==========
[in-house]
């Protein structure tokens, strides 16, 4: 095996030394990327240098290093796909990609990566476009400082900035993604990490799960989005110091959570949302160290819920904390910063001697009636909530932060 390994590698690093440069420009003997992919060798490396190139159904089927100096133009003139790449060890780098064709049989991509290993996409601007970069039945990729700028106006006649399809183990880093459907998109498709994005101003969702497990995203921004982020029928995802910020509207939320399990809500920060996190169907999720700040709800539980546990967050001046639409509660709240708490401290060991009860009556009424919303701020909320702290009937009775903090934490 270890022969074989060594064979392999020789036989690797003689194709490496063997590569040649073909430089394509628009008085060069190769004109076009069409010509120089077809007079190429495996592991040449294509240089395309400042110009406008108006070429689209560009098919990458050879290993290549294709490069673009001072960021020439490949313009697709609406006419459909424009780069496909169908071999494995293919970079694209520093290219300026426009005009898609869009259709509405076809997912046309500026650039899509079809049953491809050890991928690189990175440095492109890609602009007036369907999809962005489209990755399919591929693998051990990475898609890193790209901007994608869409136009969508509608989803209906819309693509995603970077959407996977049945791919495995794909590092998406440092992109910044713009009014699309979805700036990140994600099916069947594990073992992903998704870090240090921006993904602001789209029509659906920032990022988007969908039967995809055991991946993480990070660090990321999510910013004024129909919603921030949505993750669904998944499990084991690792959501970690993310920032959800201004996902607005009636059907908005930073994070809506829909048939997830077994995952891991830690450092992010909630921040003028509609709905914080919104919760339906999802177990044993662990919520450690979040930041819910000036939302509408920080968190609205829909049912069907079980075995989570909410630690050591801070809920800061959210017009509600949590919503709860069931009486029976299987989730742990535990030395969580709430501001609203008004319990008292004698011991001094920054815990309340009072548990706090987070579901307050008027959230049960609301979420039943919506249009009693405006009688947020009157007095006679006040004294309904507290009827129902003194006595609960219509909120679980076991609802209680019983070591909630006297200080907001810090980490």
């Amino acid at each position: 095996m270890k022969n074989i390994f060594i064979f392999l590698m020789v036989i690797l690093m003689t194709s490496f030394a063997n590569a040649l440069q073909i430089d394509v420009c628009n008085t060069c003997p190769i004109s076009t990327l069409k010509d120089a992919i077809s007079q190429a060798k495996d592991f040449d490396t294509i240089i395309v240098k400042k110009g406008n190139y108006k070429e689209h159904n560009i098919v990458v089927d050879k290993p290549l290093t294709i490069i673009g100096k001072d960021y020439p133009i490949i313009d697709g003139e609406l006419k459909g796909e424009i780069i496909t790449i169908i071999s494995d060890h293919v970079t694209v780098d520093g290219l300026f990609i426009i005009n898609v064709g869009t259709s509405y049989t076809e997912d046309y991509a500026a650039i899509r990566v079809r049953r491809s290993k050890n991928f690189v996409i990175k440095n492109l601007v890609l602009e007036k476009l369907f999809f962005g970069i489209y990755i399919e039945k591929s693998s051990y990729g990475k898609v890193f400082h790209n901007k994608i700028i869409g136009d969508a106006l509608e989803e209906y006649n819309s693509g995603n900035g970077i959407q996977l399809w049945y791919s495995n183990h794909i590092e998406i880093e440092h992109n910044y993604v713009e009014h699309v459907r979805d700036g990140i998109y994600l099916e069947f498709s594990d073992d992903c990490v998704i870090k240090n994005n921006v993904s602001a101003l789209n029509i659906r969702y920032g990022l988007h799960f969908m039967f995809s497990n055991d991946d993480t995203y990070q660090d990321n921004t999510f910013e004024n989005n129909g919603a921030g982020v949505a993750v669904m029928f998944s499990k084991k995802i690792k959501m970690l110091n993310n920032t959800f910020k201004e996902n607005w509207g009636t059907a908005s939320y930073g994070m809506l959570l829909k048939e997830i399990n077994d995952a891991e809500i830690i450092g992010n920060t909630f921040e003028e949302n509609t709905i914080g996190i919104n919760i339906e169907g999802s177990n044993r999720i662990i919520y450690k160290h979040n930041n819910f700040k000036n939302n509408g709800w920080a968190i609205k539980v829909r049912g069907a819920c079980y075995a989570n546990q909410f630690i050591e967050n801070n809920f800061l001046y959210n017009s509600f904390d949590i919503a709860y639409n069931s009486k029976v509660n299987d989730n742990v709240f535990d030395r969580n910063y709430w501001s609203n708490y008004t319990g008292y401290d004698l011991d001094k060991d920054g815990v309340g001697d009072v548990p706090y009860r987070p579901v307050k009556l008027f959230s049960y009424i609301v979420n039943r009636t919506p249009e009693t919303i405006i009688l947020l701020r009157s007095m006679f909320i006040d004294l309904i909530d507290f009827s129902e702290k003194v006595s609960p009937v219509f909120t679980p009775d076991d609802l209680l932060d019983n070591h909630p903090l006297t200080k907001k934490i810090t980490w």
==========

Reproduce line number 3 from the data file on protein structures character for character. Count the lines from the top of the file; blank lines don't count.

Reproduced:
């Amino acid at each position: 095996m270890k022969n074989i390994f060594i064979f392999l590698m020789v036989i690797l690093m003689t194709s490496f030394a063997n590569a040649l440069q073909i430089d394509v420009c628009n008085t060069c003997p190769i004109s076009t990327l069409k010509d120089a992919i077809s007079q190429a060798k495996d592991f040449d490396t294509i240089i395309v240098k400042k110009g406008n190139y108006k070429e689209h159904n560009i098919v990458v089927d050879k290993p290549l290093t294709i490069i673009g100096k001072d960021y020439p133009i490949i313009d697709g003139e609406l006419k459909g796909e424009i780069i496909t790449i169908i071999s494995d060890h293919v970079t694209v780098d520093g290219l300026f990609i426009i005009n898609v064709g869009t259709s509405y049989t076809e997912d046309y991509a500026a650039i899509r990566v079809r049953r491809s290993k050890n991928f690189v996409i990175k440095n492109l601007v890609l602009e007036k476009l369907f999809f962005g970069i489209y990755i399919e039945k591929s693998s051990y990729g990475k898609v890193f400082h790209n901007k994608i700028i869409g136009d969508a106006l509608e989803e209906y006649n819309s693509g995603n900035g970077i959407q996977l399809w049945y791919s495995n183990h794909i590092e998406i880093e440092h992109n910044y993604v713009e009014h699309v459907r979805d700036g990140i998109y994600l099916e069947f498709s594990d073992d992903c990490v998704i870090k240090n994005n921006v993904s602001a101003l789209n029509i659906r969702y920032g990022l988007h799960f969908m039967f995809s497990n055991d991946d993480t995203y990070q660090d990321n921004t999510f910013e004024n989005n129909g919603a921030g982020v949505a993750v669904m029928f998944s499990k084991k995802i690792k959501m970690l110091n993310n920032t959800f910020k201004e996902n607005w509207g009636t059907a908005s939320y930073g994070m809506l959570l829909k048939e997830i399990n077994d995952a891991e809500i830690i450092g992010n920060t909630f921040e003028e949302n509609t709905i914080g996190i919104n919760i339906e169907g999802s177990n044993r999720i662990i919520y450690k160290h979040n930041n819910f700040k000036n939302n509408g709800w920080a968190i609205k539980v829909r049912g069907a819920c079980y075995a989570n546990q909410f630690i050591e967050n801070n809920f800061l001046y959210n017009s509600f904390d949590i919503a709860y639409n069931s009486k029976v509660n299987d989730n742990v709240f535990d030395r969580n910063y709430w501001s609203n708490y008004t319990g008292y401290d004698l011991d001094k060991d920054g815990v309340g001697d009072v548990p706090y009860r987070p579901v307050k009556l008027f959230s049960y009424i609301v979420n039943r009636t919506p249009e009693t919303i405006i009688l947020l701020r009157s007095m006679f909320i006040d004294l309904i909530d507290f009827s129902e702290k003194v006595s609960p009937v219509f909120t679980p009775d076991d609802l209680l932060d019983n070591h909630p903090l006297t200080k907001k934490i810090t980490w």